Efficacy of vertical lid split versus lateral canthotomy and cantholysis in the management of orbital compartment syndrome
Purpose: To compare the efficacy of the vertical lid split (VLS) to the standard lateral canthotomy and cantholysis (LC/C) for orbital compartment syndrome (OCS) in the cadaveric model.
Methods: Simulated OCS was achieved in seven fresh frozen cadaveric orbits. Orbital pressure (OP) was monitored in one control orbit and six interventional orbits. Initial OP was recorded before three right orbits underwent lateral canthotomy with superior and inferior cantholysis, and three left orbits underwent vertical lid split of the upper and lower eyelids. In all 7 orbits, OP was recorded for a total of 16 min. The main outcome measure was the amount of OP reduction at timed intervals.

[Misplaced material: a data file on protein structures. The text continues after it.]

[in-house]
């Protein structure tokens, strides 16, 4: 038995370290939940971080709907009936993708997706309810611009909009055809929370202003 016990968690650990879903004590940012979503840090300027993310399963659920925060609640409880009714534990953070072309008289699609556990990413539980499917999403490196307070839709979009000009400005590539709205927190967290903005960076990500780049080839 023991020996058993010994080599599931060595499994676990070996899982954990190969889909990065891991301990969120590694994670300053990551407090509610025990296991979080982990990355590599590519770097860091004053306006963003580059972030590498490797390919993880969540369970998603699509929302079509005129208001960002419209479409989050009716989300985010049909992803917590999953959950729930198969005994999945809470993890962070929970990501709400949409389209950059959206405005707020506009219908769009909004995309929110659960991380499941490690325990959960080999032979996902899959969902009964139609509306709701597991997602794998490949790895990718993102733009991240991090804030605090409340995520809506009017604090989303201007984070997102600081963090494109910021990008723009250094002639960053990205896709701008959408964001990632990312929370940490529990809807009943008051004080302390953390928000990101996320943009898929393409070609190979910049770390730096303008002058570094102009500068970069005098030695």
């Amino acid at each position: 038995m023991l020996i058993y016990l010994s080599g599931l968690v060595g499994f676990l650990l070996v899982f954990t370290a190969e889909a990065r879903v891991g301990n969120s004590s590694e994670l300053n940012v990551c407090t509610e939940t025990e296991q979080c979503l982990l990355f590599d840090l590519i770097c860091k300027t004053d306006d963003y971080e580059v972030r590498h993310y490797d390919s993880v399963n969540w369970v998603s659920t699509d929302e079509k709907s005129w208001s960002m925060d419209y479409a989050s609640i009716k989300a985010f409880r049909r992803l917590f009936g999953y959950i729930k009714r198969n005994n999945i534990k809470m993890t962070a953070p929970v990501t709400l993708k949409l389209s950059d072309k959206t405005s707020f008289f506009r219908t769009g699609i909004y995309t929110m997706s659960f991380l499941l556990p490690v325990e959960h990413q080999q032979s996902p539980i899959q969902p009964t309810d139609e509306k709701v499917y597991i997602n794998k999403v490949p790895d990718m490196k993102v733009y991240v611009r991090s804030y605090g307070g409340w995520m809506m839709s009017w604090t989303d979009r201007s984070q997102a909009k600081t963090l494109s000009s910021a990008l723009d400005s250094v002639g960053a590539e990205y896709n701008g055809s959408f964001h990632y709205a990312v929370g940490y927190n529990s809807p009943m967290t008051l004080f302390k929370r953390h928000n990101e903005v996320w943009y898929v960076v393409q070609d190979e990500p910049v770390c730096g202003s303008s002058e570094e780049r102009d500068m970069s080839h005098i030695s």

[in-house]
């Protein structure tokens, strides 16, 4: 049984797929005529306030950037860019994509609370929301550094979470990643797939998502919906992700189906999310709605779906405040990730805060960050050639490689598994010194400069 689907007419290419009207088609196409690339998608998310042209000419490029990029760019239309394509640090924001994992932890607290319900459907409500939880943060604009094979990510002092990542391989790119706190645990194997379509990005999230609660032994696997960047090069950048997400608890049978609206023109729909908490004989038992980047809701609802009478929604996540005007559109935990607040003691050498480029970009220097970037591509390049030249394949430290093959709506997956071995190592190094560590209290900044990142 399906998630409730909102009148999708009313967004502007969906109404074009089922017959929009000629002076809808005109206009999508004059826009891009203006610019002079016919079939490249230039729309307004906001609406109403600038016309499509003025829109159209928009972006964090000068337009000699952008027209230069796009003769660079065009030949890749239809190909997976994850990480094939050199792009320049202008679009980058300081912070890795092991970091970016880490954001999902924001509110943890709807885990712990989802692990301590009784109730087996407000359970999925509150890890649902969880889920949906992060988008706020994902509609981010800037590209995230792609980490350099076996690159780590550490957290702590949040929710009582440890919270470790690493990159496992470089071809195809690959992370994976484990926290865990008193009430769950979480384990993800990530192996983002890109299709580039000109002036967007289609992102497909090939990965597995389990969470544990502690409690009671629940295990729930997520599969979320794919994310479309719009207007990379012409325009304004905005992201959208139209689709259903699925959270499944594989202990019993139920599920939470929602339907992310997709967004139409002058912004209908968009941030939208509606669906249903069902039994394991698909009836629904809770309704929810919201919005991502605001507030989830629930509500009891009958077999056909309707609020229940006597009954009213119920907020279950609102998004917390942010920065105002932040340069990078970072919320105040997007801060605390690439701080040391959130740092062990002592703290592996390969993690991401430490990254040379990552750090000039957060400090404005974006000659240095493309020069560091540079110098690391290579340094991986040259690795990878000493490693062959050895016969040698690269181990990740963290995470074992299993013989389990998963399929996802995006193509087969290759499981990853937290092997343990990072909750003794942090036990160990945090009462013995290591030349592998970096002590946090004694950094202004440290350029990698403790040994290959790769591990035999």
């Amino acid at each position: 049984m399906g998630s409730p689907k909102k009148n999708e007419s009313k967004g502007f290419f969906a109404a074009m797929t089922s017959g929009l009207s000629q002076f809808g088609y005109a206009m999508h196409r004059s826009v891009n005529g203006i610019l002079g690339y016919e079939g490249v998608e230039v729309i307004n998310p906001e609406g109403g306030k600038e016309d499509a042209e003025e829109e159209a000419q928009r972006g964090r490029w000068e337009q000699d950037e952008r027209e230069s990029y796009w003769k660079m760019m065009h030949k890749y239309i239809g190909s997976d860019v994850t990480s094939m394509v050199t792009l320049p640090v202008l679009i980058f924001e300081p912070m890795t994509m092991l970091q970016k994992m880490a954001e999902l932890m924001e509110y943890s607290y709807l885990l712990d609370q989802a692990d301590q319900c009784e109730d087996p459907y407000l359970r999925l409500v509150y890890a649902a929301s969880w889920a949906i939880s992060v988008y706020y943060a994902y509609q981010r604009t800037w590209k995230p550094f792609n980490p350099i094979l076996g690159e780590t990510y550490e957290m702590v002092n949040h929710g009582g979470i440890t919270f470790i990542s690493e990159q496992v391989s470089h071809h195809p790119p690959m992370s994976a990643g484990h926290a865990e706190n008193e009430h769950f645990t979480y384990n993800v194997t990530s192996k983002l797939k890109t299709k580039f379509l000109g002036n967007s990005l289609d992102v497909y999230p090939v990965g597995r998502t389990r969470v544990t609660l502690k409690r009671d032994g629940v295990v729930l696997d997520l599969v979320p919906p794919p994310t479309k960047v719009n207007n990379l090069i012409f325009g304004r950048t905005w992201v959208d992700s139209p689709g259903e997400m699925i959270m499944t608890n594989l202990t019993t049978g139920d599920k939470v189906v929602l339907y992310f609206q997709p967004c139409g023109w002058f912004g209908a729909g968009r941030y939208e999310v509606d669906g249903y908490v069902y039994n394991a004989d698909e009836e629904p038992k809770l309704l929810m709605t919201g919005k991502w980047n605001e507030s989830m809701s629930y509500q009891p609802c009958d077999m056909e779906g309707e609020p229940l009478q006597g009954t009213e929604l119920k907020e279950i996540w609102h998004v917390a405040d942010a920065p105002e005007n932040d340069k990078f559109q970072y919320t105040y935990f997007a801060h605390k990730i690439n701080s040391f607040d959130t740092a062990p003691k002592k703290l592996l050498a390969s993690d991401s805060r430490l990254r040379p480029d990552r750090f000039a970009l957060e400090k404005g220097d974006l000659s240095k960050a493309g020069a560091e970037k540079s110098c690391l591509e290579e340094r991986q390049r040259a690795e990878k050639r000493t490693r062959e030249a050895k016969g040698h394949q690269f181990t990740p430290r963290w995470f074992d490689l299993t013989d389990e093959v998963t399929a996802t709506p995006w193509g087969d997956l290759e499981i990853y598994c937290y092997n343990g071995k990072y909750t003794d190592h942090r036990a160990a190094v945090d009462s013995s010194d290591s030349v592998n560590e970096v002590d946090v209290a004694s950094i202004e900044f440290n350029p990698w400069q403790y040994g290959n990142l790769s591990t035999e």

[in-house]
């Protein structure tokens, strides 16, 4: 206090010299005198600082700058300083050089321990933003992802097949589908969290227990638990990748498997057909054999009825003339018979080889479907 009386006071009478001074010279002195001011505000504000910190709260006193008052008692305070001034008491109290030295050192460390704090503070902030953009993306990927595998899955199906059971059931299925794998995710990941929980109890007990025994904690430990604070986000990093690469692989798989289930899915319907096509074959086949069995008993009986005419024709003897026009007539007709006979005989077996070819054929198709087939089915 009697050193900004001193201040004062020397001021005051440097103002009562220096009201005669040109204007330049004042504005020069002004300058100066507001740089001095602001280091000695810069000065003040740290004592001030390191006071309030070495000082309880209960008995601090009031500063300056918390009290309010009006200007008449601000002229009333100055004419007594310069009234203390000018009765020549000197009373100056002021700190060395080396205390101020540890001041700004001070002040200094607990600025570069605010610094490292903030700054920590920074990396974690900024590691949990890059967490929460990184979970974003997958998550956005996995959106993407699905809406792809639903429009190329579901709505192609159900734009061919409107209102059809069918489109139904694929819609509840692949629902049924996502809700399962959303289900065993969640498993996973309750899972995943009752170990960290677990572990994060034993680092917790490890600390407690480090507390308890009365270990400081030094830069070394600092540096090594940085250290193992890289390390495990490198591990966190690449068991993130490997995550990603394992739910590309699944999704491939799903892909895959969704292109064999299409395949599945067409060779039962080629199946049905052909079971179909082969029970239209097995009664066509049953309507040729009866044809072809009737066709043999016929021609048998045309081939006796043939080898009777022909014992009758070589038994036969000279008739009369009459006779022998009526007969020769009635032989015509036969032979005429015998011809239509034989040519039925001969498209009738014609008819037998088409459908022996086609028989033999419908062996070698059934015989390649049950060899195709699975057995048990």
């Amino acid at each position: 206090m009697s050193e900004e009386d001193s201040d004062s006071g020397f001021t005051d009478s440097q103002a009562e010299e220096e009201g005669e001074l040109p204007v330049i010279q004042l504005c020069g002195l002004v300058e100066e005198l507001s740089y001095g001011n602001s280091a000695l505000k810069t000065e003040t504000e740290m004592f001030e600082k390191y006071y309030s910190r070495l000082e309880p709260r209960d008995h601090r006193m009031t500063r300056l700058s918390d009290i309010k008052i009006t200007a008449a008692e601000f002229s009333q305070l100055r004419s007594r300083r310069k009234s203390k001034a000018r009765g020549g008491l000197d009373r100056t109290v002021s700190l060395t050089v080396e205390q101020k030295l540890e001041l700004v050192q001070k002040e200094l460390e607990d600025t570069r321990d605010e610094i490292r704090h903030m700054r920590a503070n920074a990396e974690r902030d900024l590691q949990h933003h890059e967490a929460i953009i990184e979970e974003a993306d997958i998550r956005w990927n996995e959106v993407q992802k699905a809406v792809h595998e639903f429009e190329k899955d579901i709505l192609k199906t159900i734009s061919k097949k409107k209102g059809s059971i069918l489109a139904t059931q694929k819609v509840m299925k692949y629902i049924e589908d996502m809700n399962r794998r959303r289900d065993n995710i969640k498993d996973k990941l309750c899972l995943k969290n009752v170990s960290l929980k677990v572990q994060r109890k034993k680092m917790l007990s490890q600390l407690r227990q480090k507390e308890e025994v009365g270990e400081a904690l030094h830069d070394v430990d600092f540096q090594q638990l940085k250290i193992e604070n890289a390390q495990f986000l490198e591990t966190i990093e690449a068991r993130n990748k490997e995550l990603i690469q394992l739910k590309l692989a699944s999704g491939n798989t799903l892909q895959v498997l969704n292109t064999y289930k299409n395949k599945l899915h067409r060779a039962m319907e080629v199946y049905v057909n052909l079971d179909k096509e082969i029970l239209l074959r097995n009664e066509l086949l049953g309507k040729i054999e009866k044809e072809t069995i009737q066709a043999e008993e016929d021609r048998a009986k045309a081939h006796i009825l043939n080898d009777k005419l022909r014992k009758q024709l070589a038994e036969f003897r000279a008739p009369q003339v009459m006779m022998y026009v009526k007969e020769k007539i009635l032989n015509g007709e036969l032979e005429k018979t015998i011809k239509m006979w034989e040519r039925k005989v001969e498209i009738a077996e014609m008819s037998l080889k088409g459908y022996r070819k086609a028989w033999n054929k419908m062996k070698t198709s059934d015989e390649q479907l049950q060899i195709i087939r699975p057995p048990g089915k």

Results: Beginning OP in the control orbit was 109 mmHg, and average initial OP of the LC/C and VLS orbits were 90 and 103 mmHg, respectively. The control orbit maintained high OP without intervention. One minute after LC/C, OP decreased an average of 58.7 mmHg (65.2%; range 48–65 mmHg). One minute following VLS, OP decreased an average of 63 mmHg (61.0%; range 39–102 mmHg). At 16 min, OP reduction in the LC/C orbits averaged 65.3 mmHg (72.6%; range 56–71 mmHg), and OP reduction in the VLS orbits averaged 78 mmHg (75.5%; range 54–121 mmHg). Both interventions produced a comparable reduction in OP.
Conclusions: Vertical lid split was found to be as effective as LC/C in reducing OP. The technical simplicity of the VLS lends itself well to utilization by physicians who are unfamiliar with eyelid surgery.